54. It is also pertinent to observe that according to the international instruments governing the proceeding before the ICJ, in particular the Statute of the ICJ and the Optional Protocol to the Vienna Convention on Consular Relations, states are the only permissible parties to the proceeding. Mexico’s claim before the ICJ seeks determinations of the United States’ international legal responsibility for violations of rights attributable to Mexico under the Vienna Convention on Consular Relations.
55. In considering the State’s objection, the Commission notes that it is for the State, as the party raising the objection, to substantiate the juridical requirements of duplication before the Commission. In this respect, the Commission takes into consideration its previous jurisprudence according to which a prohibited instance of duplication under the Commission’s procedures involves, in principle, the same person, the same legal claims and guarantees, and the same facts adduced in support thereof. Correspondingly, claims brought in respect of different victims, or brought regarding the same individual but concerning facts and guarantees not previously presented and which are not reformulations, will not in principle be barred by the prohibition of duplication of claims.
56. In the present case, the Commission considers on the information available that it cannot be said that the same parties are involved in the proceedings before the Commission and the ICJ, or that the proceedings raise the same legal claims and guarantees. In particular, it is evident that Mr. Fierro cannot be considered a party to the ICJ proceedings, as participants in contentious proceedings before the Court are limited to states. While the circumstances surrounding his criminal proceedings may comprise part of the matters considered by the ICJ in determining Mexico’s application, it is not apparent that Mr. Fierro has independent standing to make submissions in the proceeding or to request relief, or that there is any requirement or certainty that Mexico will represent his interests before the ICJ. The State has not presented any evidence suggesting otherwise.
57. Nor can it be said that the same legal claims have been raised before both tribunals. The central issue before the ICJ is whether the United States violated its international obligations to Mexico under Articles 5 and 36 of the Vienna Convention on Consular Relations based upon its procedures in arresting, detaining, convicting, and sentencing 54 Mexican nationals on death row, including Mr. Fierro. The issue before the Commission, on the other hand, is whether the United States violated Mr. Fierro’s rights to equal protection, to due process of law, and to a fair trial under Articles II, XVIII and XXVI of the American Declaration, based upon its alleged failure to notify Mr. Fierro of his right to consular assistance as provided for under Article 36 of the Vienna Convention on Consular Relations and the effects of this failure on Mr. Fierro’s criminal proceedings. In the Commission’s view, the Petitioners’ petition before the Commission raises substantive issues that are distinct from those presented by Mexico to the International Court of Justice.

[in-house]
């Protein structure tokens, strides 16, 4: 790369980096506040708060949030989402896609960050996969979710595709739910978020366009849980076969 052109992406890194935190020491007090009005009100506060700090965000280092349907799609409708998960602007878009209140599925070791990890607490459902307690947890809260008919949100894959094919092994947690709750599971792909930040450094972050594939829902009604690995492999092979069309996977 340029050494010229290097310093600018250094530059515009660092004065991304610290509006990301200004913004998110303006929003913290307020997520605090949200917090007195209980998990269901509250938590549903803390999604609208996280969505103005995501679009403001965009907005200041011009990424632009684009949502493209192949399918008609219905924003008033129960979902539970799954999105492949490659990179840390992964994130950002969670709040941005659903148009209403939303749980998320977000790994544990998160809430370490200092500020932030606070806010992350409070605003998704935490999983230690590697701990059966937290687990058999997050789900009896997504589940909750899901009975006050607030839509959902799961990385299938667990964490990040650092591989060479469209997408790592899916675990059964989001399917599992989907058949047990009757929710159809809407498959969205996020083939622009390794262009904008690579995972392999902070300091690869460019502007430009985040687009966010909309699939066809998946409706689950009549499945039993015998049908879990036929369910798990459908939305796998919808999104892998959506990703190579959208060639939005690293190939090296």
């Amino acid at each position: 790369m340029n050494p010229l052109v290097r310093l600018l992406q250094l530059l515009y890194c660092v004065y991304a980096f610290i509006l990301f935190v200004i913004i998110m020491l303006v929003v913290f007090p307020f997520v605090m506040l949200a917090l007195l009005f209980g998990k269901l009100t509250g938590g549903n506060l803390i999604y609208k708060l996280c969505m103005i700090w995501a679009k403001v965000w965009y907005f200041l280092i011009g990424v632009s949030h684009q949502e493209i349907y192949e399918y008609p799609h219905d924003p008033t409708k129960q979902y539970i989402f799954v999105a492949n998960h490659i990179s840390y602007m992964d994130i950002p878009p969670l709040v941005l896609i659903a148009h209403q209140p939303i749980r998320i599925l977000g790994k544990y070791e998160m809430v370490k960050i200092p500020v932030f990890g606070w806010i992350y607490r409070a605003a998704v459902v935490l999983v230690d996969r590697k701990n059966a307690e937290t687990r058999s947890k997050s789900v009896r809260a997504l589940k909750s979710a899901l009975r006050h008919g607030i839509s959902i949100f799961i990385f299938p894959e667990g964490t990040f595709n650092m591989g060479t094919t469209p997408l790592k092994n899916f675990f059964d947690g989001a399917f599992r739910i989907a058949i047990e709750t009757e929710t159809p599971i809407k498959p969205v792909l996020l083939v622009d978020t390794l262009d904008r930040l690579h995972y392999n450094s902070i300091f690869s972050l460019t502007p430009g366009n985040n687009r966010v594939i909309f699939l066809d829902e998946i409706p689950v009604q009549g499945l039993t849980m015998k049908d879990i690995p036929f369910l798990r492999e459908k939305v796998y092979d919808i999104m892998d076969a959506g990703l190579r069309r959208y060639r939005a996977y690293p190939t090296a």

58. While the claims in both proceedings are similar to the extent that they require consideration of compliance by the United States with its obligations under Article 36 of the Vienna Convention, this matter is raised in two different contexts: the ICJ is asked to adjudicate upon the United States’ international responsibility to the state of Mexico for violations of the VCCR, while this Commission is asked to evaluate the implications of any failure to provide Mr. Fierro with consular information and notification for his individual right to due process and to a fair trial under the American Declaration of the Rights and Duties of Man. This contextual discrepancy highlights the broader distinction between the mandate and purpose of the ICJ and the Commission. The function of the ICJ, as defined through Article I of the Optional Protocol to the Vienna Convention on Consular Relations, is to settle, as between states, disputes arising out of the interpretation and application of the Vienna Convention on Consular Relations. This Commission, on the other hand, is the principal human rights organ of the Organization of American States charged with promoting the observance and protection of human rights in the Americas, which includes determining the international responsibility of states for alleged violations of the fundamental rights of persons.
59. Based upon the foregoing, the Commission considers that the Petitioners’ petition does not duplicate the Avena proceeding before the International Court of Justice within the meaning of Article 33(1) of the Commission’s Rules, and therefore finds no bar to the admissibility of the Petitioners’ claims on the ground of duplication.
60. With respect to the merits of Mr. Fierro’s complaint, the State indicates that it did not control events concerning Mr. Fierro when he was under the authority of the Government of Mexico, and that in its submissions it has focused exclusively on actions by United States personnel in Mr. Fierro’s case. In this framework, the State contends that Mr. Fierro received due process to the fullest extent based upon the numerous instances of review of his case before the state and federal courts in the United States. The State also asserts that Mr. Fierro’s confession was not coerced, that Mr. Fierro was not hit or beaten by the El Paso police, and that Mr. Fierro admitted his guilt for the murder at issue on two occasions. Concerning the latter allegation, the State claims that Mr. Fierro, in his June 11, 1990 habeas corpus petition with the U.S. District Court for the Western District of Texas, stated that “[n]one of this evidence excuses Mr. Fierro’s conduct; he murdered somebody”. The State similarly claims that in Mr. Fierro’s 1992 Motion to Alter and Amend the Judgment in the same proceeding, it was stated that “Fierro argues not that he is innocent of the crime but that he is innocent of the penalty.”